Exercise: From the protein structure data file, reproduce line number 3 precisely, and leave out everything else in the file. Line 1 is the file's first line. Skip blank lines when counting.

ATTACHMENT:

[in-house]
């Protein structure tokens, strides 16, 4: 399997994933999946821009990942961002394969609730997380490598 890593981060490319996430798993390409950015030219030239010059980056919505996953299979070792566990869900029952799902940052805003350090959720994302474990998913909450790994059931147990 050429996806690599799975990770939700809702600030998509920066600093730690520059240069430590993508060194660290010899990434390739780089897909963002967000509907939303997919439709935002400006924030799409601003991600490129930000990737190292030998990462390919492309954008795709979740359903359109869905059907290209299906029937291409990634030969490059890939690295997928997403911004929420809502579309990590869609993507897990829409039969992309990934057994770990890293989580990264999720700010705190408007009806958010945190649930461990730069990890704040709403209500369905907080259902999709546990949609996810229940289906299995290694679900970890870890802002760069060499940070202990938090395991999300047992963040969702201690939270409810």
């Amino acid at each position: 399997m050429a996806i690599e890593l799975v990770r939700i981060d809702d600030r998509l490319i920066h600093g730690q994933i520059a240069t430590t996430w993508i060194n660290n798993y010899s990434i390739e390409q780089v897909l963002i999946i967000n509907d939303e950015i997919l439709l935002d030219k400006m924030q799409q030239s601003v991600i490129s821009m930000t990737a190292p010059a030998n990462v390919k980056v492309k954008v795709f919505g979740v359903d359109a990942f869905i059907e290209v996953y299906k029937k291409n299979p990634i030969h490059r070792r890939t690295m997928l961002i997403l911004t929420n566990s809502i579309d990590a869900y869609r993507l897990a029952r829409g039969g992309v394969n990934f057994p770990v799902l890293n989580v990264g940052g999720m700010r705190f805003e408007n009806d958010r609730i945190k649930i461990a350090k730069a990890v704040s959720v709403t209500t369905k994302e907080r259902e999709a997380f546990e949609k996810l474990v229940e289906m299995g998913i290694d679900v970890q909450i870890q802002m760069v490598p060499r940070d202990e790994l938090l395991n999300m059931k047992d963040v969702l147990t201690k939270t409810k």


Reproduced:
């Amino acid at each position: 399997m050429a996806i690599e890593l799975v990770r939700i981060d809702d600030r998509l490319i920066h600093g730690q994933i520059a240069t430590t996430w993508i060194n660290n798993y010899s990434i390739e390409q780089v897909l963002i999946i967000n509907d939303e950015i997919l439709l935002d030219k400006m924030q799409q030239s601003v991600i490129s821009m930000t990737a190292p010059a030998n990462v390919k980056v492309k954008v795709f919505g979740v359903d359109a990942f869905i059907e290209v996953y299906k029937k291409n299979p990634i030969h490059r070792r890939t690295m997928l961002i997403l911004t929420n566990s809502i579309d990590a869900y869609r993507l897990a029952r829409g039969g992309v394969n990934f057994p770990v799902l890293n989580v990264g940052g999720m700010r705190f805003e408007n009806d958010r609730i945190k649930i461990a350090k730069a990890v704040s959720v709403t209500t369905k994302e907080r259902e999709a997380f546990e949609k996810l474990v229940e289906m299995g998913i290694d679900v970890q909450i870890q802002m760069v490598p060499r940070d202990e790994l938090l395991n999300m059931k047992d963040v969702l147990t201690k939270t409810k």